Alec Nevala-Lee

Thoughts on art, creativity, and the writing life.

The great teachers

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In his recent New Yorker review of William Deresiewicz’s Excellent Sheep, Nathan Heller offers up a piece of wisdom that I wish someone had shared with me fifteen years ago:

The best advice I ever got in college came from the freshman-year adviser to whom I had been assigned…I had come into her office with a dog-eared copy of the catalogue. I thought that maybe I would take a class on Keats? And physics? My adviser, who taught history, shook her head. “The topics aren’t important,” she said. “What you want to do is find the people who are the best teachers and the best writers and take whatever they teach.”

I’m not sure if I ever articulated this principle to myself as clearly as it’s stated here, but a fumbling version of it guided many—though not most—of my choices in college. I was able to audit courses from the likes of Cornel West and Stephen Jay Gould, and when it came time to select a major, I was guided primarily by the idea that I should spend my time in a department that was ranked among the best of its kind, which is how I ended up in classics. But if I have one regret about how I spent those four years, it’s that I didn’t follow this tip more systematically. There were a lot of great classes that I could have attended but didn’t, and I won’t have a chance again.

Fortunately, though, the scope of this advice isn’t confined to college. When I look at my own bookshelves, I get the sense that I’ve been unconsciously following this model all along, at least when it comes to the authors I read. There’s a wild array of titles and subjects here, and I picked up many of these books on little more than a lucky hunch. What unifies most of them, though, is the aura they radiate of lives spent in pursuit of difficult intellectual goals, and the ability to convey them in ways that shed light onto unexpected corners. It’s why Edward O. Wilson’s books on ants share space with the work of statistician and graphic designer Edward Tufte, and why I keep The Plan of St. Gall a few shelves away from books by or about Colin Fletcher, George Saintsbury, Pauline Kael, Roger Penrose, Kimon Nicolaides, and Saul Bass, along with such otherwise inexplicable titles as Chinese Calligraphy and Ship Models: How to Build Them. These books don’t have a lot in common except for the fact that they’re all the work of great teachers, and I’ve found that it’s best to follow them wherever they decide to go, without worrying too much about the subject.

Edward O. Wilson

Recently, for instance, I’ve become interested in the work of Ernest Schwiebert, a legendary author among fly fishermen who remains relatively unknown to the rest of the world. I’ve never been fishing in my life, but after encountering Schwiebert—thanks, as with so many other books that have changed my life, to a glowing mention in The Whole Earth Catalog—I’ve started to think of him as a mentor and kindred spirit. Angling is an appealing sport, even from the confines of an armchair, because of the multitude of skills and states of mind it requires, and there are times when I feel that Schwiebert, who was a Princeton-trained architect and author by trade, is really talking about something else:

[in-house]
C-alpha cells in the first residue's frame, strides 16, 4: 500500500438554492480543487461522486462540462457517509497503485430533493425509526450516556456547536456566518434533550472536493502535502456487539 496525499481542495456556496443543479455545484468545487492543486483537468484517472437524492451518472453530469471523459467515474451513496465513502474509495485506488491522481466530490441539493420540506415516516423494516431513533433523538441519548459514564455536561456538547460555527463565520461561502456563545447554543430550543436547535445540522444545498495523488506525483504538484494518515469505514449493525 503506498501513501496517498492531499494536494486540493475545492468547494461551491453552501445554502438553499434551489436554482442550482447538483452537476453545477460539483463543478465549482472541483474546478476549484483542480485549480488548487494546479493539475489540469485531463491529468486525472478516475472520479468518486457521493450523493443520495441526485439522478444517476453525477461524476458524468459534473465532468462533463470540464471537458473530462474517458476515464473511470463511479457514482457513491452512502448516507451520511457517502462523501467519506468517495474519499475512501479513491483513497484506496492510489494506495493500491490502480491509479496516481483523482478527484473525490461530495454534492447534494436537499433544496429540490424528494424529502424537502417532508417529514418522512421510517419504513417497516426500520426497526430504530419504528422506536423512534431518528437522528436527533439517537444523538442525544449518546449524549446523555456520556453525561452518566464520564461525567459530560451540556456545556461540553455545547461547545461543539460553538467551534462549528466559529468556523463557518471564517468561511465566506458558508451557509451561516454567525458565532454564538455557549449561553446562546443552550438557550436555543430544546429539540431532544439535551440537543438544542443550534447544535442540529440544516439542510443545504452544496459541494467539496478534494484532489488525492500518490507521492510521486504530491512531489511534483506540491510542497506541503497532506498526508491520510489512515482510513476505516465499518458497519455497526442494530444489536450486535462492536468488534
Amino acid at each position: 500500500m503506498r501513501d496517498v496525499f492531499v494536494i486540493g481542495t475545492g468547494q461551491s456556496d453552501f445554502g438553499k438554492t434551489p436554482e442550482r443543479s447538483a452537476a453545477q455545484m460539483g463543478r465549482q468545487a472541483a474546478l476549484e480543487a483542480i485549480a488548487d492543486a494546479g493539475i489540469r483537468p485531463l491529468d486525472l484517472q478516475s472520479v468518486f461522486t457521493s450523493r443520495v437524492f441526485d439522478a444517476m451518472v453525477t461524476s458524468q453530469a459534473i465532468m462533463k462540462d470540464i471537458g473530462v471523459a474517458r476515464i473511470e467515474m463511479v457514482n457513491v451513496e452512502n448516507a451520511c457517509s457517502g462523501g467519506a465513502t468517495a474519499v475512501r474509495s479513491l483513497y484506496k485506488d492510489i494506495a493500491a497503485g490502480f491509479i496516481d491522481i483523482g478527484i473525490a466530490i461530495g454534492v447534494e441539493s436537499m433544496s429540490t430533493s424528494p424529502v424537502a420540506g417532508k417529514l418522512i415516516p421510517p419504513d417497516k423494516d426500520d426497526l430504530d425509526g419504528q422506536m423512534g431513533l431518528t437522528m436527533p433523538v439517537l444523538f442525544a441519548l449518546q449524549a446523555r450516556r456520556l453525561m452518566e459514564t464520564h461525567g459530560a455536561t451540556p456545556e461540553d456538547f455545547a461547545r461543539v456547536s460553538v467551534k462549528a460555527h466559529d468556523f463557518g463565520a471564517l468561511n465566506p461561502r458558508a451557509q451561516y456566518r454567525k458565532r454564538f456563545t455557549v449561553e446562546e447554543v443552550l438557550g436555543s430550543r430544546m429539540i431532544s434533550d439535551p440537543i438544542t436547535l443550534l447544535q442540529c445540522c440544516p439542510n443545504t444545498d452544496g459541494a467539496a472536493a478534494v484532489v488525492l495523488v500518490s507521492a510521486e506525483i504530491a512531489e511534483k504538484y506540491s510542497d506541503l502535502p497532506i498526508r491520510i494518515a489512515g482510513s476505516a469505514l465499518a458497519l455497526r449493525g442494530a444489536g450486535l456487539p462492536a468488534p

Its skills are a perfect equilibrium between tradition, physical dexterity and grace, strength, logic, esthetics, our powers of observation, problem solving, perception, and the character of our experience and knowledge. It also combines the primordial rhythms of the stalk with the chesslike puzzles of fly-hatches and fishing, echoing the blood rituals of the hunt without demanding the kill.

Take out the reference to physical dexterity and grace, and you have a pretty good description of how it feels to write a novel, which requires a constantly shifting balance between intellectual precision, brute force, intuition, and luck. And this is ultimately true of any craft, which goes a long way toward explaining why I find myself reading books on urban planning, coding, theater, animation, and other subjects that have only a tangential connection to what I do for a living. At one time, I thought I was looking for particular insights from other fields that would turn me into a better writer, but that isn’t necessarily true; the challenges that writing presents are so specific that approaches from other disciplines are useful primarily as metaphors. What really matters, I’ve found, is spending time in the company of great teachers and craftsmen. Those qualities of temperament—curiosity, diligence, an embrace of serendipity combined with ruthless pragmatism—remain constant across all forms of workmanship or expression. And even after college, we can find role models and examples in all the best teachers, regardless of their areas of expertise, as long as we’re willing to seek them out.

Written by nevalalee

September 17, 2014 at 9:40 am

2 Responses

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  1. Very good advice. I guess i loosely did follow the best lecturers at least in some subjects, but across disciplines there was always several poor ones as well.
    Great teachers are sparse and I feel grateful to have enjoyed at least a handful at universities.
    Ultimately a good teacher is more important than the subject like you said, because they’ll inspire you beyond the hoop jumping of essays etc.

    lion around writing

    September 17, 2014 at 10:29 am

  2. Very well put—thanks for reading!


    September 27, 2014 at 11:32 am

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